Washington gives Pac-12 chance to be conference of champions in football 1 more time before leaving
The curtain will close on the Pac-12's final season as a Power Five football conference on the biggest stage in the sport.
Washington, one of 10 schools leaving the conference this coming summer, beat Texas 37-31 in the Sugar Bowl to earn a spot in College Football Playoff national title game against Michigan next Monday in Houston.
Lack of playoff success, or even participation, was one of several issues that brought upon the Pac-12's demise.
The second-ranked Huskies (14-0) snapped a six-year CFP drought for the Pac-12, winning the conference in its most entertaining and competitive season in years. The Huskies are just the second Pac-12 team to reach the championship game, and first since Oregon lost the first to Ohio State after the 2014 season.
The last Pac-12 team to win a national title was Southern California in 2004.
“Happy for the kids," Pac-12 Commissioner George Kliavkoff told Yahoo Sports! after the game. "They don’t deserve all the nonsense going on around them. We were focused on rebuilding football. Took 2 1/2 half years. I wish it would have happened quicker. If some of our schools would have been a little more patient, it would have paid off.”
The damage, though was already done.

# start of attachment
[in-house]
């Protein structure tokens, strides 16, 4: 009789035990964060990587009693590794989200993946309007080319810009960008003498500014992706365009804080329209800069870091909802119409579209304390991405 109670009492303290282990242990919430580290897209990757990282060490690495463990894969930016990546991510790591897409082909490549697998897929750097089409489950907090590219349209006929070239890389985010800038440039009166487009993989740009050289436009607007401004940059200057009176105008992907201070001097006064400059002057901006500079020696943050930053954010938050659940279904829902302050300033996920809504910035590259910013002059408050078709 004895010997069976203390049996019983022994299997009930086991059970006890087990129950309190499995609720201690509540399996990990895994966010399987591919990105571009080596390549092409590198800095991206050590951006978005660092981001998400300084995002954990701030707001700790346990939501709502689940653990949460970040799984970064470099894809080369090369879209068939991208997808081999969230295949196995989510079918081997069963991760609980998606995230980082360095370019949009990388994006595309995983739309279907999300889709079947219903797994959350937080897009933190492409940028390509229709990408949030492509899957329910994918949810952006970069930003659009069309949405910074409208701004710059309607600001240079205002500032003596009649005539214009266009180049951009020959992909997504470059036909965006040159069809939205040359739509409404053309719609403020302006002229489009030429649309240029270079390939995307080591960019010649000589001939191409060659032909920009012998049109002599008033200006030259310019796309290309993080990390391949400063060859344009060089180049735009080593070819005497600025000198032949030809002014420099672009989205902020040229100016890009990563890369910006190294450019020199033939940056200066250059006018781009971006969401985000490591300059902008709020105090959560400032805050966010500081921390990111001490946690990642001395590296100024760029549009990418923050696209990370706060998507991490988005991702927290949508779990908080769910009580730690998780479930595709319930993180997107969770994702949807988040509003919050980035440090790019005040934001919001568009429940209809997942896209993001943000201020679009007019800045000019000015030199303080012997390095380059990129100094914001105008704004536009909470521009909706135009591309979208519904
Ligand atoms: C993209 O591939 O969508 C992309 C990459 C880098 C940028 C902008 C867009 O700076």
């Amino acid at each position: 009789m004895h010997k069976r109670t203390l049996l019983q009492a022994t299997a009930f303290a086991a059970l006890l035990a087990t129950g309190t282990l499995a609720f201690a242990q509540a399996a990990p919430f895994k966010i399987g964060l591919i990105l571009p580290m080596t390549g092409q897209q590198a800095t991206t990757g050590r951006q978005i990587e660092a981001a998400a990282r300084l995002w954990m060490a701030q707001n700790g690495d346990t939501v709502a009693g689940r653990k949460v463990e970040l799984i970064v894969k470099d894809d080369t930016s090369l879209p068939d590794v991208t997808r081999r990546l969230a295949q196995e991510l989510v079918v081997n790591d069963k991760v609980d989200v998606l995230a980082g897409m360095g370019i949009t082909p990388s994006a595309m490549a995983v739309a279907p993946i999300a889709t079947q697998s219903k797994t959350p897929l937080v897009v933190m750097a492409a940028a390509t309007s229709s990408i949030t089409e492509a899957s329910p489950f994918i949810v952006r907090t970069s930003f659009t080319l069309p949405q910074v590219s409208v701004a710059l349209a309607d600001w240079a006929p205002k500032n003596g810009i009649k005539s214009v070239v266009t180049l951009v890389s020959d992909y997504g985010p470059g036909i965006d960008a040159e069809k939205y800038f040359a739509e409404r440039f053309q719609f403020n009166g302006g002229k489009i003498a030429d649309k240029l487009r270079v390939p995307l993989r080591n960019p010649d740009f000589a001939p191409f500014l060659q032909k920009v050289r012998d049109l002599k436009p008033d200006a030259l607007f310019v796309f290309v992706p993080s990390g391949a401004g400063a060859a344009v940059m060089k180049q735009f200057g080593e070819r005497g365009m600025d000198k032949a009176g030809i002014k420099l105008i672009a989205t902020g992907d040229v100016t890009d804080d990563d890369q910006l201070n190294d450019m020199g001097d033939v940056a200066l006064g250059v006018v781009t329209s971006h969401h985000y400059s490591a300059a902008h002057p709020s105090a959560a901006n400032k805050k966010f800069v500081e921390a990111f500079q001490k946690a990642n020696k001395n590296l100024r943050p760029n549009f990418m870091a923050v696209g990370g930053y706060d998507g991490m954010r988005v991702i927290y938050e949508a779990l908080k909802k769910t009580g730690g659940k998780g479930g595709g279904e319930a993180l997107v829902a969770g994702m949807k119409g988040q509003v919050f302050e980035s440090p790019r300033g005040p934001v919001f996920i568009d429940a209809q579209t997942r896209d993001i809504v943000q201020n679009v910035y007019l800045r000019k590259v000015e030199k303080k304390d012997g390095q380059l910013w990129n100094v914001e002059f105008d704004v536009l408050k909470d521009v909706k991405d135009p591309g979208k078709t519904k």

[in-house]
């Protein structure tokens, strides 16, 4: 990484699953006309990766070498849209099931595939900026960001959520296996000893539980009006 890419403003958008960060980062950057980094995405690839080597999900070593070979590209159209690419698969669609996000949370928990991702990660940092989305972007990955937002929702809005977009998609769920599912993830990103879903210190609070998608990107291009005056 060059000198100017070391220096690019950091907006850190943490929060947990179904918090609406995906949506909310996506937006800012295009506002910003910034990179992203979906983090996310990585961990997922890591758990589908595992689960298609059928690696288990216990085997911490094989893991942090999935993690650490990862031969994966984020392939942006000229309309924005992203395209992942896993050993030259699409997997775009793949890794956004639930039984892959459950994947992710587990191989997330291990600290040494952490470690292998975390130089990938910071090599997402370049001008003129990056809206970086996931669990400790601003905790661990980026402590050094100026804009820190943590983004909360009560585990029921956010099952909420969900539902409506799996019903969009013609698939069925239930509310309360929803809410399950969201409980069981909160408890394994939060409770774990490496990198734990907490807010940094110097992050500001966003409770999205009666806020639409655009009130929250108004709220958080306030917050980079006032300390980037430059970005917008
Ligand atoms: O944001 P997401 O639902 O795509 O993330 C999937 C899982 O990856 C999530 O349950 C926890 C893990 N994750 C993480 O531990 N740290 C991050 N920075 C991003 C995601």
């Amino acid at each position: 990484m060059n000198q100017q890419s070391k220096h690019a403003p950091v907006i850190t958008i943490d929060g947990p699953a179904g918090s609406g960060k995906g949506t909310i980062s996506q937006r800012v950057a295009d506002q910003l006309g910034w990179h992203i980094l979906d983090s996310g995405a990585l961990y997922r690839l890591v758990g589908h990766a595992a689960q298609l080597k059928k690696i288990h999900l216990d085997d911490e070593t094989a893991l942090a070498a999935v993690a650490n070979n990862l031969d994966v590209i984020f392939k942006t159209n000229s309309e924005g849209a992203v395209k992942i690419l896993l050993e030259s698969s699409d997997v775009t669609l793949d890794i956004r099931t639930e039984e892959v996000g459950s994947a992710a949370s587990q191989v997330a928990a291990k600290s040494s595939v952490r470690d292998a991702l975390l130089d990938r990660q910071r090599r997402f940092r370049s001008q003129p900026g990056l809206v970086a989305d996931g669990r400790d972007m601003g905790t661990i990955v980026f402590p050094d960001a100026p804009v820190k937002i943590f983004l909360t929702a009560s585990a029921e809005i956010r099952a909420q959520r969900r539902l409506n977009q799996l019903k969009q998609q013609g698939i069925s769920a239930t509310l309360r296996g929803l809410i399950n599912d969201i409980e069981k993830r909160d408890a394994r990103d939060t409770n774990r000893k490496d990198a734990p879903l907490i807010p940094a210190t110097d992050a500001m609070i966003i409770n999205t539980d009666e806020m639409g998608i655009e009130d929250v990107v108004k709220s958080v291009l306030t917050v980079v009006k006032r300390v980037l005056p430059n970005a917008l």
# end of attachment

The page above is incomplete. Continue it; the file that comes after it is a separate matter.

Before the season even kicked off the Pac-12 had been plundered by the Big Ten and Big 12.
Kliavkoff and Pac-12 leadership's inability to land a media rights contract competitive with it Power Five counterparts caused its members to look for a better deal and more money.
The decisions by Washington and Oregon in August to move to the Big Ten, joining USC and UCLA, drove a dagger into the Pac-12, prompting Arizona State, Arizona and Utah to follow Colorado to the Big 12.
A coupe of weeks later, Stanford and California found a landing spot in the Atlantic Coast Conference.
The Pac-12 is down to two now, Oregon State and Washington State. Those Pacific Northwest rivals plan to keep the conference alive with only two teams for at least another year.
But its days of being the conference of champions appear to be going away.
“Surreal. It's surreal," Kliavkoff told Yahoo Sports! "It’s upsetting that some of our schools weren’t more patient because if they saw what we were building it would have paid off.”